A light goes on over one of the confessionals, indicating that it’s unoccupied. Open for business. It’s now or never. I stand up, walk over, and go inside.
I kneel. I can tell by the position of his head relative to my waist that that’s the position I’m supposed to assume.
He says something in Italian. I don’t understand. A bouquet of panic blossoms madly in my chest. Damn it! I barely speak Italian; how will we communicate? I open my mouth – and nothing comes out. Then, in a barely audible whisper, I ask, “English?”
He seems to understand. “No, no...” he says, and my heart drops. So much for my big writing plans. So much for my novella. What kind of writer am I? How could I not have anticipated this problem? Then he says, “Français?”
“Oui!” I say, a little too enthusiastically. Relief floods my body like a dopamine dust storm, pouring through my blood vessels and inundating my nervous system. Of course, having lived in Montréal all my life, I speak French. “Oui,” I repeat more reservedly, modulating my voice and trying to compose my features into a more sedate expression, just in case he’s watching me through the screen. The rest of the conversation takes place in French. I take a deep breath and utter the line I’ve been rehearsing all day.
“Forgive me, father, for I have sinned. I...uh...I’ve never...”
“Speak up, my child. How long has it been since your last Confession?”
“That’s the thing. I’ve never really been to Confession before. My parents are lapsed Catholics. They baptised me, but that was pretty much it.” Lapsed Catholics – a helpful little phrase I picked up from Wikipedia.
“But when you had your last Communion – surely then –?”
“Oh – yes – I confessed then.” Improvising.
“I see. Well, child, do you have something you’d like to confess?”
“Yes...” I take a deep breath. I visualize Cristina. Her long blonde hair, her wounded eyes, her compulsive, twitching hands, like birds. Caged. “There was a boy.” I pause for dramatic effect.
“He hurt me. Physically.”
There’s a silence. Then he murmurs, “Ah...”
I’ve scripted this all out in advance. I jump in with my next line. “But I think...I think I tempted him.”
“Tempted him? How?”
I don’t say anything. I let him invent his own scenario. Let him picture the flirtation, the seduction, the handing over of apples from Eves to Adams. It’s a story he knows well enough.
“And you feel...guilty about this?”
“Yes,” I say. “And angry.”
There’s another long pause. I can feel him hunch over in pain. His voice is so soft, so sincere. “It was not your sin. It was the man’s sin.” And then, “What happened to you is something terrible. The most terrible thing there is. Your situation lacks beauty.” In my mind, I frantically scribble these last words down – they’re so poetic, I want to capture them, to use them in the novella. Your situation lacks beauty. I can already see the words on the page, black on white, gleaming softly.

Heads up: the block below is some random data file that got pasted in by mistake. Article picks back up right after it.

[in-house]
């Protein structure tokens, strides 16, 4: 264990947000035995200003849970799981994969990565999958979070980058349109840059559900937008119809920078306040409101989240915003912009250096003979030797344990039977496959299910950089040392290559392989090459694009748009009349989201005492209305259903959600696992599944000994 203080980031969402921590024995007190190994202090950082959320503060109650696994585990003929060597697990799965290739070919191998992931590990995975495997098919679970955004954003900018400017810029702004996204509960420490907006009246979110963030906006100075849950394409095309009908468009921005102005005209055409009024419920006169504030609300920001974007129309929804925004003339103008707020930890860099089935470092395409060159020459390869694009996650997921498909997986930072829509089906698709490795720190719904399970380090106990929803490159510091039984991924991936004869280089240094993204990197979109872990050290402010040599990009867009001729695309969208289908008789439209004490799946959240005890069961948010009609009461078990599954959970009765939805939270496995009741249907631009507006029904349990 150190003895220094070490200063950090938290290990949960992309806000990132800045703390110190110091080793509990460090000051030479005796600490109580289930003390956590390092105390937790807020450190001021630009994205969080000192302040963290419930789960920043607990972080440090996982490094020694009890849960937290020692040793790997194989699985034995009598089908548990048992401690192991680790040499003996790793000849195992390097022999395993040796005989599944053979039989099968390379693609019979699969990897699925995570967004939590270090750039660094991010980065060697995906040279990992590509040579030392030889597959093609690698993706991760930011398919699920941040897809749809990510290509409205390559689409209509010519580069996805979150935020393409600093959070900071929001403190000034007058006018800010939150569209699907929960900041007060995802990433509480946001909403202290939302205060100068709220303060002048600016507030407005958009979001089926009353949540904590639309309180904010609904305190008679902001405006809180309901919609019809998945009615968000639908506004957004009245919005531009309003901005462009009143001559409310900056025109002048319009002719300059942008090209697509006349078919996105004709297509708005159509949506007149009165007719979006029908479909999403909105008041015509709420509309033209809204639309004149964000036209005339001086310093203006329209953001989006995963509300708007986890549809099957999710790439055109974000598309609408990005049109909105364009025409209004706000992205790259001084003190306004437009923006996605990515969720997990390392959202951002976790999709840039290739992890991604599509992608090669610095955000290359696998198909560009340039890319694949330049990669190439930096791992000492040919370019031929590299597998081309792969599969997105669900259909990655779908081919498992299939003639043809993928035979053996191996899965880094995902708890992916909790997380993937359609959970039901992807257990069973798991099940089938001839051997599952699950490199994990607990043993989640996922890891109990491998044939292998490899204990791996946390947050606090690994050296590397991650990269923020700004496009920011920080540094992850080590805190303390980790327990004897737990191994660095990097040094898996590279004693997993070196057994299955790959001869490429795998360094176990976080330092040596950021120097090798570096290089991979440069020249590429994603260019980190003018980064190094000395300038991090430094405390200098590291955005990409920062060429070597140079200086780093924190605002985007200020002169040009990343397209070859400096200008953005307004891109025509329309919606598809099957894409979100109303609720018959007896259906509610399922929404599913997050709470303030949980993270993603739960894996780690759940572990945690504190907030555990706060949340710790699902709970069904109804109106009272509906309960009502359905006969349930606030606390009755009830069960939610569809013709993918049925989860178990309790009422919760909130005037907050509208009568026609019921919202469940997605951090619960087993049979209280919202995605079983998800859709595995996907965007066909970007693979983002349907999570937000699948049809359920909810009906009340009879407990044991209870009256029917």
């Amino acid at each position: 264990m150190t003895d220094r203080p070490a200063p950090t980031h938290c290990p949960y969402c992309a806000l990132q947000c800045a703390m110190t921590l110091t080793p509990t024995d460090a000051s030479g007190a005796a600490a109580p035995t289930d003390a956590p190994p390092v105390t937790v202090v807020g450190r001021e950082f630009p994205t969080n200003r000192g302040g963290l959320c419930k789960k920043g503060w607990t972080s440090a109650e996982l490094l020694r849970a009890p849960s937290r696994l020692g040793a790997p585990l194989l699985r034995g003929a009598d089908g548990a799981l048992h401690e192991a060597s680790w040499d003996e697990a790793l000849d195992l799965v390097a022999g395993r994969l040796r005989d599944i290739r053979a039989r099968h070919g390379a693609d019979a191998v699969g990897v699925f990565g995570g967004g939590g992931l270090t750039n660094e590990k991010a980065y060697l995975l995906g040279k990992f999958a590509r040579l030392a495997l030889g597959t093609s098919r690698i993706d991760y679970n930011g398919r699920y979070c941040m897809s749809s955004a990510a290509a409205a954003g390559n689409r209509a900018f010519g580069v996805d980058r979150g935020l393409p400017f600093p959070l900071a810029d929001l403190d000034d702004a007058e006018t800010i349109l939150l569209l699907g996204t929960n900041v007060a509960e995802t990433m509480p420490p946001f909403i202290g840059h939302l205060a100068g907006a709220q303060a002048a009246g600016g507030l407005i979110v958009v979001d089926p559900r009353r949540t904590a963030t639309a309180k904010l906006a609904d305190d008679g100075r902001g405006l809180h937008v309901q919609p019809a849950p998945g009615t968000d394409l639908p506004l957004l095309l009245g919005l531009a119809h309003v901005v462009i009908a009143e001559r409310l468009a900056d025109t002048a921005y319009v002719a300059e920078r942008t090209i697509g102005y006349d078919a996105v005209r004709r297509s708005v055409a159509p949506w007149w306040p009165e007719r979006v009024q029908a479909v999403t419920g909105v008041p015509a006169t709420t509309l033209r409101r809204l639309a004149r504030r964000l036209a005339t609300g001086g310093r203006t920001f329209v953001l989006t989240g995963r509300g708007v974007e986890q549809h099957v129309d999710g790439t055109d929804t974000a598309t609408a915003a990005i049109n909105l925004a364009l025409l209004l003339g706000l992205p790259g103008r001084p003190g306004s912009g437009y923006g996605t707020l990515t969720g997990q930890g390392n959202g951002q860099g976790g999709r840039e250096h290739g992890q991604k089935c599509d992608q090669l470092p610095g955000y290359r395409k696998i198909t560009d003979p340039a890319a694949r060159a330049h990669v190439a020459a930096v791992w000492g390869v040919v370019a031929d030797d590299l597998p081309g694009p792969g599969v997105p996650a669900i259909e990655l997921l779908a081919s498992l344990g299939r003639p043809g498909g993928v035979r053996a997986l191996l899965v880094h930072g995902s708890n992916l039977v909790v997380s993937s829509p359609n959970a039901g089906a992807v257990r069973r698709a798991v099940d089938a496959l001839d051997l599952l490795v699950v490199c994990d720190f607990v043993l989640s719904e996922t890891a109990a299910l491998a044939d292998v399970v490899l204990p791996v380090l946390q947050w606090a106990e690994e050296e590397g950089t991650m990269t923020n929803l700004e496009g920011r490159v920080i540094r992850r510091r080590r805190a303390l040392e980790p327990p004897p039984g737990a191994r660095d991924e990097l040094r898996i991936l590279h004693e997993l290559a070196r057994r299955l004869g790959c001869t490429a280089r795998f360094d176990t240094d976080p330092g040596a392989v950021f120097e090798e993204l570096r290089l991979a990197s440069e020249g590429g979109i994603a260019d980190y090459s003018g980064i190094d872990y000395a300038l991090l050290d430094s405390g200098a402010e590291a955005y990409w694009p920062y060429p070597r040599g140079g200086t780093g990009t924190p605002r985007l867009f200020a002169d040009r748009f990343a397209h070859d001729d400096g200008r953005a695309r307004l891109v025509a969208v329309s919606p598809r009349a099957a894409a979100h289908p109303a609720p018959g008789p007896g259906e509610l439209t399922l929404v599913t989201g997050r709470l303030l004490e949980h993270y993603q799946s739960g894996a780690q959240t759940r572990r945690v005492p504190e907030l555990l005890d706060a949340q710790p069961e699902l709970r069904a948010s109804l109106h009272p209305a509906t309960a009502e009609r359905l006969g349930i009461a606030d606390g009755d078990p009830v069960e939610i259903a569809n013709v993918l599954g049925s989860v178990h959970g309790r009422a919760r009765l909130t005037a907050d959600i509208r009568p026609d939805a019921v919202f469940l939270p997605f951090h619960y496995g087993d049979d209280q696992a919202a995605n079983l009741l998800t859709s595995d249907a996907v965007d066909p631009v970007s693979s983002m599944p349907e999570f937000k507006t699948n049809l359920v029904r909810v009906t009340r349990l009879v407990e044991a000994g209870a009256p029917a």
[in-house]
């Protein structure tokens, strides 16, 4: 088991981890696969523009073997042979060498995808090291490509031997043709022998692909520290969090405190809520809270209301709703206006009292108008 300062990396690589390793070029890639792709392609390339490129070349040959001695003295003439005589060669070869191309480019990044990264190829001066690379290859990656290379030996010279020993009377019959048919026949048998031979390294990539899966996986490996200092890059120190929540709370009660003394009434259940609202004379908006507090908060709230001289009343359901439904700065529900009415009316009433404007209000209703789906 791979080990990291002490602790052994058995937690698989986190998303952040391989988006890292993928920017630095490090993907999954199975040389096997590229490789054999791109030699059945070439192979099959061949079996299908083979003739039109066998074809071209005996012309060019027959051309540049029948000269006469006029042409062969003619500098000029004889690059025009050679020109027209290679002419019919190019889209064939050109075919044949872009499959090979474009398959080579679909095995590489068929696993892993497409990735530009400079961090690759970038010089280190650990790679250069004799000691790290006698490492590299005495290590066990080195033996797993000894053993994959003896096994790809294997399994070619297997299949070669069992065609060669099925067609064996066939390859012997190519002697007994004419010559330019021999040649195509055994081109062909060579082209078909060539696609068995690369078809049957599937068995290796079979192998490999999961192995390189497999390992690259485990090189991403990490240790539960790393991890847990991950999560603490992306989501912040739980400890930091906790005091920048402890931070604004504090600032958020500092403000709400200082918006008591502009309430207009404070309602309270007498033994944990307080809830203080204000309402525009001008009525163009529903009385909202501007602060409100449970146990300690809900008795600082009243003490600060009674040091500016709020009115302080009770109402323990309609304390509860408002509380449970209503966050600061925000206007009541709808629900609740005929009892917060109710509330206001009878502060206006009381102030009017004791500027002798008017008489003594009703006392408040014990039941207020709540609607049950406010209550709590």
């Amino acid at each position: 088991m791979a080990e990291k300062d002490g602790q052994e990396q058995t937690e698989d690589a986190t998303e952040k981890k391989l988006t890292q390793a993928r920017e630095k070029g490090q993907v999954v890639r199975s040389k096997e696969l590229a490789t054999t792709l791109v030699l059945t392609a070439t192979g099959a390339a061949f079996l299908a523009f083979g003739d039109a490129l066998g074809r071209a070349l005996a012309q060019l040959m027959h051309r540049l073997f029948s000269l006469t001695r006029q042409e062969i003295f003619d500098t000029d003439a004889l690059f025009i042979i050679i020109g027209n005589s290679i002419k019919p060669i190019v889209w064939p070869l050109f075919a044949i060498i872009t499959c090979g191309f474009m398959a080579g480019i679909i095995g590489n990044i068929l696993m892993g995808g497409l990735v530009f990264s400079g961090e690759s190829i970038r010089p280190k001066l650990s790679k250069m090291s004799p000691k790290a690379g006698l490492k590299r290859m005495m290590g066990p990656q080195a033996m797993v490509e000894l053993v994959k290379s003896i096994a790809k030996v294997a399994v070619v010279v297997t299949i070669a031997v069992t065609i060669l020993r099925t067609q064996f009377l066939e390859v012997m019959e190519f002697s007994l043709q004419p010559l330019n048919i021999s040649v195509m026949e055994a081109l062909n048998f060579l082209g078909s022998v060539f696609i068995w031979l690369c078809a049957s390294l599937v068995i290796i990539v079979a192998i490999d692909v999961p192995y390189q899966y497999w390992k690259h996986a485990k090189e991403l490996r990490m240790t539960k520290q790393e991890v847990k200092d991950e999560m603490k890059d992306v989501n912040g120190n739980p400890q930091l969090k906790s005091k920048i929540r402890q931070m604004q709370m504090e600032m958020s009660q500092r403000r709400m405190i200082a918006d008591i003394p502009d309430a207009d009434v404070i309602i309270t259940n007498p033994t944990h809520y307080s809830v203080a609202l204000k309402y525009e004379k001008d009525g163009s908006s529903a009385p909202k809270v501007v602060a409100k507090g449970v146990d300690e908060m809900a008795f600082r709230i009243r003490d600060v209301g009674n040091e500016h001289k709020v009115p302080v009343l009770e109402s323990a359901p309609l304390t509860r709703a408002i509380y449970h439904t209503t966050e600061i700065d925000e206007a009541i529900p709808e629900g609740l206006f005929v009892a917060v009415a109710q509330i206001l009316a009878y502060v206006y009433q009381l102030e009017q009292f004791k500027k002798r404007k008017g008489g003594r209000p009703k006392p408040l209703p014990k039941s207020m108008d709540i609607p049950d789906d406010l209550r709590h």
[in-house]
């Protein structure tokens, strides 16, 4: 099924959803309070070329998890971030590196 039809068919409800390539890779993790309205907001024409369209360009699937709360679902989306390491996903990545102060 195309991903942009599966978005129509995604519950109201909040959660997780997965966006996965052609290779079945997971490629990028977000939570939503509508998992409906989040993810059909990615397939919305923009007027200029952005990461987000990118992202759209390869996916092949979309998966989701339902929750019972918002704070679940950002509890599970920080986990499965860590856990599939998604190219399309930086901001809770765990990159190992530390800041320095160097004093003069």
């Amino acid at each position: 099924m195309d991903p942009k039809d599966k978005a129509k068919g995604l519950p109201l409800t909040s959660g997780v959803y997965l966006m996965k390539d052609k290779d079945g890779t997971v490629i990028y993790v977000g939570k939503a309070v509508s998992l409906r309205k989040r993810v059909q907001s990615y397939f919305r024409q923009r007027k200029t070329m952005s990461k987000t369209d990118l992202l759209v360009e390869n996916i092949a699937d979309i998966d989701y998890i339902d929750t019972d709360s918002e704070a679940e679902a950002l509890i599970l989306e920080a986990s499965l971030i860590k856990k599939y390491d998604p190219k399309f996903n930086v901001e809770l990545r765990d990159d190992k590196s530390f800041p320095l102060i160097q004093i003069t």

Then he asks, “This man, are you still in contact with him?”
I see him nod out of my peripheral vision. “God asks you to forgive.”
“That I should forgive him?” I ask. My voice is heavy with incredulity. I’m acting well now, confidently, pleasurably, perversely.
“Yes. It’s hard, I know. It’s not hard. It’s impossible.”
“Yes,” I whisper.
“You must pray to God to give you the strength to forgive him.” A pause. And then, “Do you pray?”
“No,” I hear myself say. The question catches me off-guard, throws me askew. At that moment, part of my brain buzzes, Yes, yes you do pray – every Friday night at synagogue. But I ignore it.
“Do you read the Bible? Books about Jesus, the apostles?”
“I recommend that you read the Bible. And that you say five Hail Marys every day.” He is silent for a very long moment. Then he turns ever so slightly toward me, as if he’s squinting at me through his peripheral vision. He says, “You are missing prayer in your life.”
I am silent. In point of fact, at this moment I am standing beneath my father’s white prayer shawl, arms wrapped around his leg, tasting his kiss on my forehead, feeling the joyful prayers brush my body with colour, making my world vibrant, making my situation beautiful.
Forgive me, father, for I have sinned.
“If you continue on the devotional path,” comes the priest’s voice as if from far away, “this Confession will have been a very significant thing in your life.”
I say nothing. I nod. Again, again, again.
Then he says, “God has forgiven all your sins. Go in peace, my child.”
I exit the cathedral and sit for a few minutes on the steps outside. My breathing comes in sharp, staccato rhythms that seem to rip the oxygen from my lungs, instead of filling them with air. I am surrounded by the bustle of the tourists, but their voices are quieter now, more muted. They are heading home, arms heavy with trinkets and souvenirs and the thousand little memories gathered in a day. The afternoon sun is setting. My breathing steadies. After a few moments, I stand up and walk back in the direction of the Piazza della Signoria. I reach the bridge and begin to cross the Arno. As I walk, I whisper under my breath, “Hail Mary, full of grace...”
Sigal Samuel is a Montreal-born writer currently based in Vancouver, Canada. “Confession” won Second Prize in the 5th Annual Accenti Magazine Writing Contest and was read at the Accenti Magazine Awards during the 12th Blue Metropolis Montreal International Literary Festival in April 2010.